The authority to impose sanctions on persons who knowingly receive proceeds of illicit conduct resembles the US criminal money laundering statute that prohibits transactions in the proceeds of specified unlawful activity (18 U.S.C. § 1957), and is a new authority in the sanctions context.  The ability to pursue a sanctions designation–rather than a criminal prosecution–against a foreign person who receives proceeds of illicit international drug trafficking is a notable development, since the evidentiary standards, procedural mechanisms, and jurisdictional constraints in the sanctions context differ from those that apply in criminal cases.  (In this respect, the EO is similar to the Global Magnitsky sanctions under EO 13818, which provide the US government with an alternative to criminal prosecutions to target perpetrators of corruption outside the United States, who may be beyond the reach of the US criminal justice system.) This broad designation authority also empowers the Treasury Department to impose sanctions on the financial facilitators of illicit drug trafficking based solely on the nature of the proceeds they handle, where prior sanctions programs have generally required evidence of a specific relationship (such as control or agency) between the facilitator and another sanctioned person.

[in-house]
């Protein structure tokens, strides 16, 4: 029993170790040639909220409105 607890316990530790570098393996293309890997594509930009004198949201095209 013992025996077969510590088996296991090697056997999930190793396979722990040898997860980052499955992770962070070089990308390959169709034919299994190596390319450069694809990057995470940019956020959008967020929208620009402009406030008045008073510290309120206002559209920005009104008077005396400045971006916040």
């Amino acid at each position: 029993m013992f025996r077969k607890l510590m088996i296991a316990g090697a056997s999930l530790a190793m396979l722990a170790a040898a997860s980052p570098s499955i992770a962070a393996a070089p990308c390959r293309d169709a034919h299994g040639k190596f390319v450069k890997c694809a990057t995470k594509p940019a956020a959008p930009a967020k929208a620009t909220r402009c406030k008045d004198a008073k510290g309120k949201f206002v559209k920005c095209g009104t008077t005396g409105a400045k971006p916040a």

Familiar Menu of Sanctions

EO 14059 contemplates a range of potential sanctions that can be imposed on the foreign persons who meet the designation criteria described above.  The sanctions “menu” in the EO aligns with the sanctions outlined in the Fentanyl Sanctions Act (21 U.S.C. § 2313) and other prior sanctions-related statutes.  In addition to blocking a target’s property and interests in property within US jurisdiction by adding the foreign person to the Office of Foreign Assets Control List of Specially Designated Nationals, the range of potential sanctions under EO 14059 also includes prohibiting US financial institutions from making loans to designated persons; prohibiting transfers of credit or payments or foreign exchange transactions within US jurisdiction involving designated persons; prohibiting US persons from investing in or purchasing significant amounts of equity or debt instruments of a designated entity; and sanctions on executives and officers of a designated entity.  Section 2 of the EO authorizes the Treasury Secretary to impose one or more of the sanctions from the menu on each designated person.

Potential Future Developments

The Fentanyl Sanctions Act requires the President to submit periodic reports to Congress identifying foreign opioid traffickers and calls for the imposition of sanctions on each such trafficker, as well as foreign persons who are owned or controlled by or acting on behalf of or at the direction of such traffickers, or supplying them with precursors (21 U.S.C. § 2311 and § 2312).  The first such report was due in mid-2020, but it appears that no reports have been produced to date.  As and when the US government produces these Fentanyl Sanctions Act reports, it is likely that they will lead to additional designations of foreign opioid traffickers under EO 14059.

By its terms, EO 14059 takes aim not only at opioid and fentanyl trafficking but also at the international proliferation of other narcotic drugs and controlled substances.  It is likely to be a powerful new tool in the US government’s arsenal of legal authorities to combat the illicit global drug trade.